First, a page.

Last night's launch of the Centro Cultural Español's (CCE) Microteatro por Dinero felt a bit like speed dating for theater lovers. It even included some of the pitfalls of public courtship CCE could easily have avoided.
It obliterated the concept of the fourth wall and placed viewers on stage along with the actors -- at times, literally engaged the audience in the action in an unexpected and cozy fashion.
But watcher beware: Those averse to riding packed elevators or uncomfortable making direct eye contact with strangers might find this level of intimacy with the theater experience overwhelming. Or panic attack-inducing.
The microtheater concept offers audiences an intimate way to experience short plays in genres ranging from musicals to comedy, drama and thrillers in a rapid fire format where one can theoretically see up to nine different performances in one evening. It's a grand idea that enjoyed rave reviews in Spain where it originated. But here at its stateside debut, there are still a few kinks that need to be ironed out.
"We Can Always Dream"
Vanessa Benavente as Adela and Sergio Lanza as Antonio
CCE's month-long event, presented in conjunction with Ritmo Producciones and Espacio USA, employs nine shipping containers as "microtheatres" in which nine 15 minute plays are staged before a maximum audience of 15 spectators simultaneously.
Carolina Sa as lovelorn Soledad in Jesus Quintero's edgy thriller
Seven of the plays are in Spanish and, two, We Can Always Dream (a musical) and Blue Jellyfish (a thriller), are in English. Viewers can enjoy works such as La Hipoteca, a drama featuring a working-class family's meltdown brought on by the housing crisis, and psychological drama Otra Fabula, in which a woman who murders her mate is confronted by God in the form of her resurrected lover.
The set design was bare bones minimalistic, composed only of a sawdust carpet. Adding to the unusual and immersive nature of the production, Medina gave spectators hand-cranked flashlights enlisting the entire audience as his lighting technicians.
Omar Germenos and Laura Ferretti
When the charge on the flashlights ran down at different intervals in the darkened container, one could hear the buzzing of the hand cranks in the enclosed space. Full of shadows that distinctly added to the sense of mystery, the spooky atmosphere through which the actors walked, brushing against audience members, made you feel like an accomplice at a crime scene.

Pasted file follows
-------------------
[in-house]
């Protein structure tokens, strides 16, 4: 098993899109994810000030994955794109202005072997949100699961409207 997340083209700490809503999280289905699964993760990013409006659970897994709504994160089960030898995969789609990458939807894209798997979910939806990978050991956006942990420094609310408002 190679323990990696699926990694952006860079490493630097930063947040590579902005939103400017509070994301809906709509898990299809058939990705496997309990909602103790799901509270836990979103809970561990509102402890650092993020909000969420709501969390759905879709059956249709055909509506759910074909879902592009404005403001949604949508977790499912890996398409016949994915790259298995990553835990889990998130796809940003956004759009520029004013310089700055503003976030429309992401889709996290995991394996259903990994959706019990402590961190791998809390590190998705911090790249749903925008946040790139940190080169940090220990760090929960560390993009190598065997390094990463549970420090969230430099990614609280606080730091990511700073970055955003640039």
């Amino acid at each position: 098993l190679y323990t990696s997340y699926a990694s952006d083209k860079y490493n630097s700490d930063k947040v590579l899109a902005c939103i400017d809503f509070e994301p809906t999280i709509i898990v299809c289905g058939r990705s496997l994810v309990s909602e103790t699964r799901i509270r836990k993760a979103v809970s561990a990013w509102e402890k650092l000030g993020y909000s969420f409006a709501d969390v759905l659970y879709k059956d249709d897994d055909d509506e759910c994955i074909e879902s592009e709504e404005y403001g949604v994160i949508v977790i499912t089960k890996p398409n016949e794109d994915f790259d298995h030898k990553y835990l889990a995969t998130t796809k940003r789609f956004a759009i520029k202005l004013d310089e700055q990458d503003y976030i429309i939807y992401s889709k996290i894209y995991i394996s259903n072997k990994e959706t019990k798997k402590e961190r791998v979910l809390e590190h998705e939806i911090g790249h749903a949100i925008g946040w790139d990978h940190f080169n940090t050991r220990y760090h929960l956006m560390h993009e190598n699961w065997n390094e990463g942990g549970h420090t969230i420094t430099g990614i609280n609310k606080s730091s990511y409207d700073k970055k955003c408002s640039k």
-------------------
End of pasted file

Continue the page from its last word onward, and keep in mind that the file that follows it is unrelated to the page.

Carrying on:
The evening's performances were provocative, and the acting and directing for the most part absorbing, but organizers have some logistical issues to address with their premise.
One quickly apparent problem was the location of the containers -- each set next to each other not unlike sardine tins stacked on a supermarket shelf. This poses a nuisance, because the walls are thin enough to let actors' voices and play soundtracks bleed through the walls, causing distractions. While trying to listen to a musical last night, a melody was drowned out by demonic laughter booming from the production next door. CCE could have avoided this issue by simply situating the individual containers away from each other throughout its expansive patio setting.
Also, during our experience, the usher taking tickets and coordinating the audience groups for each production was disorganized. Though each play runs no more than 15 minutes, you've gotta realistically plan to wait at least half an hour to amble from production to production. Sometimes you'll have to wait even longer if you are planning to take in the works in a predetermined order. Lastly, remember to bring water since the temperature inside the containers can be sweltering. This is Miami, after all, and the containers act like giant convection ovens.
These trussed up tarts Outside the "Laberinto Sin Salida" Container provided between show entertainment
Problems? There were a few. But this event makes for a great cheap date and a theater experience unlike any other, and we predict adventurous types will keep clamoring for more. Perhaps we can even look forward to CCE staging a Porta Potty peephole monologue marathon in the not too distant future.
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Look for full review in pulp edition next week.
"Microtheater Miami" through April 29 at the Centro Cultural Espanol 1490 Biscayne Boulevard, Miami. Tickets cost $5 for each play. Call 305-448-9677 or visit ccemiami.org.